July 7, 1966
7 Jul 66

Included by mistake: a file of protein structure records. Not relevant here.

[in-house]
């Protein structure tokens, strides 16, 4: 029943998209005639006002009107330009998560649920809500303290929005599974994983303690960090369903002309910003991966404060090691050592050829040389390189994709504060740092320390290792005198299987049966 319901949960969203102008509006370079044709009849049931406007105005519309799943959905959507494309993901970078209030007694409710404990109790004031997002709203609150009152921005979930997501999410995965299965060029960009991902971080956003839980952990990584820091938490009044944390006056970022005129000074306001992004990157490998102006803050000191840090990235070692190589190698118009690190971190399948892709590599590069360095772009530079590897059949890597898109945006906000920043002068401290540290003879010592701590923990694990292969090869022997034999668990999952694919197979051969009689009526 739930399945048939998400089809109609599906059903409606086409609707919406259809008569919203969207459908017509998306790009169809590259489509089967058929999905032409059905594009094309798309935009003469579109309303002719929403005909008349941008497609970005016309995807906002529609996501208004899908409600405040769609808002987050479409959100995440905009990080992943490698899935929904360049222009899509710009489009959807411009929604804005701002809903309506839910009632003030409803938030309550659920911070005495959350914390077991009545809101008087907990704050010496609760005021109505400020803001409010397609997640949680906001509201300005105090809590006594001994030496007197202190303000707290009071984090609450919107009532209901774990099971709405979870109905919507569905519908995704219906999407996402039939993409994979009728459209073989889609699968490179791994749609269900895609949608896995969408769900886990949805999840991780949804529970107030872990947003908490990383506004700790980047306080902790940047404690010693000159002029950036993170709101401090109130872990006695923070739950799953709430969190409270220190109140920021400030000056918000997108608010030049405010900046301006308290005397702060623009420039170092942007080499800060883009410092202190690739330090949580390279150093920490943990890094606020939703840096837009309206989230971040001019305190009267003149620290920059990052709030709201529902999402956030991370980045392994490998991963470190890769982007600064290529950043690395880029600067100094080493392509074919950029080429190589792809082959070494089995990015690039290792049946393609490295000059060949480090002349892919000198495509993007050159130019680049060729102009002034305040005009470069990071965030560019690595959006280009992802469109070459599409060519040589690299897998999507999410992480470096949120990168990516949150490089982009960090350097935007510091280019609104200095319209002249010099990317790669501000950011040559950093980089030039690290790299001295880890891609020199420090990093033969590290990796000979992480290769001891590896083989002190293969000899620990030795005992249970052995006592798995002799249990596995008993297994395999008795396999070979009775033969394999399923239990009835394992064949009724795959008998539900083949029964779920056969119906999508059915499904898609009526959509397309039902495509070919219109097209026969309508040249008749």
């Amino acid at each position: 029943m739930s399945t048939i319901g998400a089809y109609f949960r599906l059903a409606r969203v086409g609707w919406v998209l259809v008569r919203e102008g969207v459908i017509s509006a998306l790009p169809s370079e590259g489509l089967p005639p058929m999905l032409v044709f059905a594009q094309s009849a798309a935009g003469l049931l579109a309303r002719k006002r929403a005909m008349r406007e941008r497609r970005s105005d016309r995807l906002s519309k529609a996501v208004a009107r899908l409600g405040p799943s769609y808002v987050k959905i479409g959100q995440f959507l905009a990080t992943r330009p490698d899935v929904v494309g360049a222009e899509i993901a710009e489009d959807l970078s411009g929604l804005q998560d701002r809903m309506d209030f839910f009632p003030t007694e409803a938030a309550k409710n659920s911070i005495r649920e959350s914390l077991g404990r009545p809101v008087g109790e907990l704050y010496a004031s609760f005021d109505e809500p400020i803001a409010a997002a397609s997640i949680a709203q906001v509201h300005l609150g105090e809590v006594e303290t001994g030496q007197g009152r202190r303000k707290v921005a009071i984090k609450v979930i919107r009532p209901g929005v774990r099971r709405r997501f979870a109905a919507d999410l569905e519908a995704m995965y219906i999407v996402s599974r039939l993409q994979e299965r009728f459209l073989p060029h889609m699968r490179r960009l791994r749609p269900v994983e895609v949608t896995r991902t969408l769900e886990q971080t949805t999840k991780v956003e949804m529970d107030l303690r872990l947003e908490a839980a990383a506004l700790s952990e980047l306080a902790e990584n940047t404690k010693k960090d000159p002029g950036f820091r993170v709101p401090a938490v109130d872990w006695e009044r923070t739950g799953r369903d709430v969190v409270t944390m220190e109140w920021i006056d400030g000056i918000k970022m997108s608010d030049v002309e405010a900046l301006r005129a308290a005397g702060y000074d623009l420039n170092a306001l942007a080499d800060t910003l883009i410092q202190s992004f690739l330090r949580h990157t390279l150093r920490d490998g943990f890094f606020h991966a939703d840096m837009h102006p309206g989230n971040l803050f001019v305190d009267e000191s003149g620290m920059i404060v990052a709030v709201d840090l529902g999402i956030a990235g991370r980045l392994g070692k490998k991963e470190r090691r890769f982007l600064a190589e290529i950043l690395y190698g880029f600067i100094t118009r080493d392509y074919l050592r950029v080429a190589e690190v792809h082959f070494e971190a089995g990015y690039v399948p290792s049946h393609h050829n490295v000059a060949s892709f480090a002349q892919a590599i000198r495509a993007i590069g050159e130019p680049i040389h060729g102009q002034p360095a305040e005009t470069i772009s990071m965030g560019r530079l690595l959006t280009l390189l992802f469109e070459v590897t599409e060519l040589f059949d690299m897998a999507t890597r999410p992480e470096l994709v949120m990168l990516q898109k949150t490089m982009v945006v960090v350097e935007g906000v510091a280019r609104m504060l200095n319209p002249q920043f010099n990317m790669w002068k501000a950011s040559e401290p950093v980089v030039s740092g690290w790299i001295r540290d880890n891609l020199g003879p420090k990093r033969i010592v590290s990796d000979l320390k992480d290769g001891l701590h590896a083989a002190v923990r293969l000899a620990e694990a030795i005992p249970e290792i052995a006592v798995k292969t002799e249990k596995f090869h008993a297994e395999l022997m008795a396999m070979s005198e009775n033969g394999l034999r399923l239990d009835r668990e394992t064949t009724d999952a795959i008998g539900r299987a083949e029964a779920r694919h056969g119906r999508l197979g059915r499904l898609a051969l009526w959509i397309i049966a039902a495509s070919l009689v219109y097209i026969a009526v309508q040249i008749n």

Here at last are two more copies of that photograph of Red Cloud, all that Brodhead had left. I wish there were more, to proliferate that image all around England & the Continent, but then. Hopefully these will help. / Here everything is very quiet & almost idyllic. I had to go back to Kansas again in May—& while there it not only thunderstormed, as if for me to see it, but it hailed abt hensegg size tearing hell out of the greenhouses and forcing (!) the car dealers into sudden precipitate sales. I’d never noticed till then how different a green the foliage is there, as compared to here, say—how much lighter green it is in Kansas than the very dark here (eucalyptus, evergreens, camellias, fruit trees). On the way back on the bus I stopped off in Placitas, but Bob was still in Europe; the 5 days I spent at Goodell’s were the most peaceful & pleasant possible return to that country — the thirst, appetite, longing, for it, however much submerged & covered over, depressed, by living elsewhere & by the bad things remembered of living there, comes out completely, takes over again — that vista off toward the Jemez, Santa Fe, leave residues forever in one. No wonder Max went back, however desperate Santa Fe is. / Here, as I say, things are very quiet. I wallow sensually in the weather the way some people do in food & liquor. This is the foggy season but there hasn’t been much till lately. Even so, by noon these days its cleared off & like today you can see Marin clearly, Mt. Tamalpais & Angel Is., & SF; 60 out & the sun out. So I sit here writing this, with all that out both sets of windows, the bay on one side & the hills on the other — listening to John Cage, records out of the public library. / The library school here at UC has accepted me, so barring catastrophe (like the GI bill money being screwed up somehow) I shd be set for the next year — they’ve given me a research asstship which with the GI money shd be barely enough to get by on. For one year’s work I get a MLS degree which means I can get a librarian job; that pays, that is; without the degree, nothing. & I’ve abt concluded a library job is abt the ideal for me, better than teaching & with access to at least one major source (category) of information; books etc., by its nature. So. / I’ve also started working on Cabeza de Vaca, with the intent of writing a long poem on, or from, him, his account. I’ve just finished Hodge’s edition of the Relación (T. Buckingham Smith’s translation), & am going through Morris Bishop’s biography; having also read Sauer again (The Road to Cibola), on the western end of his trek; & am trying to get hold of Cleve Hallenbeck’s book on retracing the whole trip (he went out & found that most of the trails are still followable today, were Indian trails used over & over again before & after CdeV). I’ve got Haniel Long’s interlinear here, of course, & I’m pleased (never having read the book before, just looked at it), how much of the central concern that’s brought me to this work, is what Long was dealing with too. It is a study, of course, that could take the rest of my life, and even if Olson says, after 14 years or so on one such subject you’d know it & cd then deal with anything. I dunno how far or long. But already it leads afield, back to WP Webb, of course, and on to Sauer’s new book just out, The Early Spanish Main, dealing with Spanish colonial policy 1492–1519, i.e. up to the conquest of Mexico — as well to a much more firmly grounded botanical study, etc. Well yes. After all, I forget too often, I was born in Texas & lived there almost 4 years before going to Kansas. Maybe this will be, finally, the point I’ve sought & never got to, that will begin to connect all the other points I’ve wandered from & to. / As a poem, I ain’t sure of much, haven’t written anything yet. The specific appetite came from hearing Bunting (tape) read that wonderful “Chomei at Toyama,” that means of using another man’s words & aromas; but what Ill come to I dunno a-tall. I don’t want some “retelling,” a narrative that wd only dilute the much more compelling & vital original. Long’s is all right, it’s his work, really; & its revelation is demanding. At any rate, the decision finally seems (so I feel now) to have nothing to do with me, my self, will, but comes from the substance of CdeV’s account, that country, his acts, the fact of that relation. / I’ve abt decided anyway I don’t have anything original or very profound to offer, my own thought that is; I can best work letting what is around me come out, giving that. Somewhere I remember a statement you made something to that effect — was it? // Not much happening here, but Neruda did read at the campus abt a week ago — Duncan & Bromige came to dinner, & we all went up to hear him — he is a heavy, solidly set man, squarish, with a large, balding head & heavy eyelids. Some actor-fink read the English translations. But Neruda’s own reading was very impressive — he reads in the traditional Spanish dramatic manner, but not melodramatic — rising at times to an almost ecstatic pitch — more like speech, though, than most Spanish declamation ever gets to be. As seems to be typical here, the reading was held in an auditorium that even ahead of time was clearly too small, & many people were turned away at the door; I went out to pee & almost had to fight the ushers to get back in where my coat was on my seat. Ginsberg was there, came over & kissed Duncan, who said, my my people will talk, & Allen sd, o let them. So. / Last Saturday there was a benefit reading for Sinclair & the Detroit workshop, at which I saw Gino, after months — his left arm in a sling — he looked up one evening & some guy’s hand was coming in the window; he rushed headlong to push the window out against this guy, & ran his own hand clear through the window, slicing it up badly. Whew. / Tonight I’m going to see the Japanese movie (from Lafcadio Hearn ghost stories) Kwaidan; & tomorrow night 900,000 people are coming to dinner for curry. Sometimes things seem too quiet & easy (easy?), but they really aren’t, so I don’t worry. /